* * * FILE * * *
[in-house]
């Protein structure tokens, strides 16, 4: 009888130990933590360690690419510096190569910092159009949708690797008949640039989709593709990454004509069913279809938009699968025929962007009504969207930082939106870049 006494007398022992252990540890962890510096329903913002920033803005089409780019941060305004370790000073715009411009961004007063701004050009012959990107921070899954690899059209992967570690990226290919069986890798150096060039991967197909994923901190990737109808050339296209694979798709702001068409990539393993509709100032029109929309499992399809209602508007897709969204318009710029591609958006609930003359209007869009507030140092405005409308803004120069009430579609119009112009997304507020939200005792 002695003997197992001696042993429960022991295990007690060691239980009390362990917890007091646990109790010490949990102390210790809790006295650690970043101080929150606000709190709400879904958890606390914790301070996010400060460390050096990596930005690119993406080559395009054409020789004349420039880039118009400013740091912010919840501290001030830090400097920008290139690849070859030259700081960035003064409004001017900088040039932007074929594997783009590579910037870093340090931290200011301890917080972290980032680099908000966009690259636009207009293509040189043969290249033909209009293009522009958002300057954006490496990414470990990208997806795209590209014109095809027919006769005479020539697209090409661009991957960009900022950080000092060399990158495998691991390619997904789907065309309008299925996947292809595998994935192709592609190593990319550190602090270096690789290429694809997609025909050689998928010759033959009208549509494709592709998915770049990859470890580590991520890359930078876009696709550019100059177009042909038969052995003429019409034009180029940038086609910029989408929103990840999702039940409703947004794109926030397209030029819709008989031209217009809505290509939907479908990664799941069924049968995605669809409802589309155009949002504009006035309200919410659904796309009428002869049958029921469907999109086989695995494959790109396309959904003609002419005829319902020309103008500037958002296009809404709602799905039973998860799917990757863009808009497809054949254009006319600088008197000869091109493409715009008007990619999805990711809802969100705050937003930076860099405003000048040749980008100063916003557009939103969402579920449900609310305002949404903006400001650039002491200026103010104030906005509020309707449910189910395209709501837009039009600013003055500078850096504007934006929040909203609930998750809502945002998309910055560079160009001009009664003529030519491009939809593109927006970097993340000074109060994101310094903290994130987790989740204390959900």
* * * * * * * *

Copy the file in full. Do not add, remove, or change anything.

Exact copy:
[in-house]
């Protein structure tokens, strides 16, 4: 009888130990933590360690690419510096190569910092159009949708690797008949640039989709593709990454004509069913279809938009699968025929962007009504969207930082939106870049 006494007398022992252990540890962890510096329903913002920033803005089409780019941060305004370790000073715009411009961004007063701004050009012959990107921070899954690899059209992967570690990226290919069986890798150096060039991967197909994923901190990737109808050339296209694979798709702001068409990539393993509709100032029109929309499992399809209602508007897709969204318009710029591609958006609930003359209007869009507030140092405005409308803004120069009430579609119009112009997304507020939200005792 002695003997197992001696042993429960022991295990007690060691239980009390362990917890007091646990109790010490949990102390210790809790006295650690970043101080929150606000709190709400879904958890606390914790301070996010400060460390050096990596930005690119993406080559395009054409020789004349420039880039118009400013740091912010919840501290001030830090400097920008290139690849070859030259700081960035003064409004001017900088040039932007074929594997783009590579910037870093340090931290200011301890917080972290980032680099908000966009690259636009207009293509040189043969290249033909209009293009522009958002300057954006490496990414470990990208997806795209590209014109095809027919006769005479020539697209090409661009991957960009900022950080000092060399990158495998691991390619997904789907065309309008299925996947292809595998994935192709592609190593990319550190602090270096690789290429694809997609025909050689998928010759033959009208549509494709592709998915770049990859470890580590991520890359930078876009696709550019100059177009042909038969052995003429019409034009180029940038086609910029989408929103990840999702039940409703947004794109926030397209030029819709008989031209217009809505290509939907479908990664799941069924049968995605669809409802589309155009949002504009006035309200919410659904796309009428002869049958029921469907999109086989695995494959790109396309959904003609002419005829319902020309103008500037958002296009809404709602799905039973998860799917990757863009808009497809054949254009006319600088008197000869091109493409715009008007990619999805990711809802969100705050937003930076860099405003000048040749980008100063916003557009939103969402579920449900609310305002949404903006400001650039002491200026103010104030906005509020309707449910189910395209709501837009039009600013003055500078850096504007934006929040909203609930998750809502945002998309910055560079160009001009009664003529030519491009939809593109927006970097993340000074109060994101310094903290994130987790989740204390959900």